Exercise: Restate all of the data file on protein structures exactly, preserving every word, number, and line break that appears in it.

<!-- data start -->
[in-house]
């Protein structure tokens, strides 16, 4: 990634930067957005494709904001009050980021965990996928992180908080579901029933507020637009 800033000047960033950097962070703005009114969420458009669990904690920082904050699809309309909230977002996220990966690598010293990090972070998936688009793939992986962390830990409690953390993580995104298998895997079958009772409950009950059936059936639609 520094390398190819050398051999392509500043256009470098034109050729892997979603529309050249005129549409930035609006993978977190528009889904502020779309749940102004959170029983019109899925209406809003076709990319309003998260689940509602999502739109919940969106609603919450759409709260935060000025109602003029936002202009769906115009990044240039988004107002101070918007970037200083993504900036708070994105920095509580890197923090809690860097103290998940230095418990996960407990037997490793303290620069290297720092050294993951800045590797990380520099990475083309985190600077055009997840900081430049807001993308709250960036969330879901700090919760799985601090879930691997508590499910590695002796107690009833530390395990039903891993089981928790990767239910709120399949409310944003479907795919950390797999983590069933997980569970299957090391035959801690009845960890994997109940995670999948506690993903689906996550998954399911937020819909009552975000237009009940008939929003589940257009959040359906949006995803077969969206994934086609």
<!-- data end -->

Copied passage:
[in-house]
């Protein structure tokens, strides 16, 4: 990634930067957005494709904001009050980021965990996928992180908080579901029933507020637009 800033000047960033950097962070703005009114969420458009669990904690920082904050699809309309909230977002996220990966690598010293990090972070998936688009793939992986962390830990409690953390993580995104298998895997079958009772409950009950059936059936639609 520094390398190819050398051999392509500043256009470098034109050729892997979603529309050249005129549409930035609006993978977190528009889904502020779309749940102004959170029983019109899925209406809003076709990319309003998260689940509602999502739109919940969106609603919450759409709260935060000025109602003029936002202009769906115009990044240039988004107002101070918007970037200083993504900036708070994105920095509580890197923090809690860097103290998940230095418990996960407990037997490793303290620069290297720092050294993951800045590797990380520099990475083309985190600077055009997840900081430049807001993308709250960036969330879901700090919760799985601090879930691997508590499910590695002796107690009833530390395990039903891993089981928790990767239910709120399949409310944003479907795919950390797999983590069933997980569970299957090391035959801690009845960890994997109940995670999948506690993903689906996550998954399911937020819909009552975000237009009940008939929003589940257009959040359906949006995803077969969206994934086609």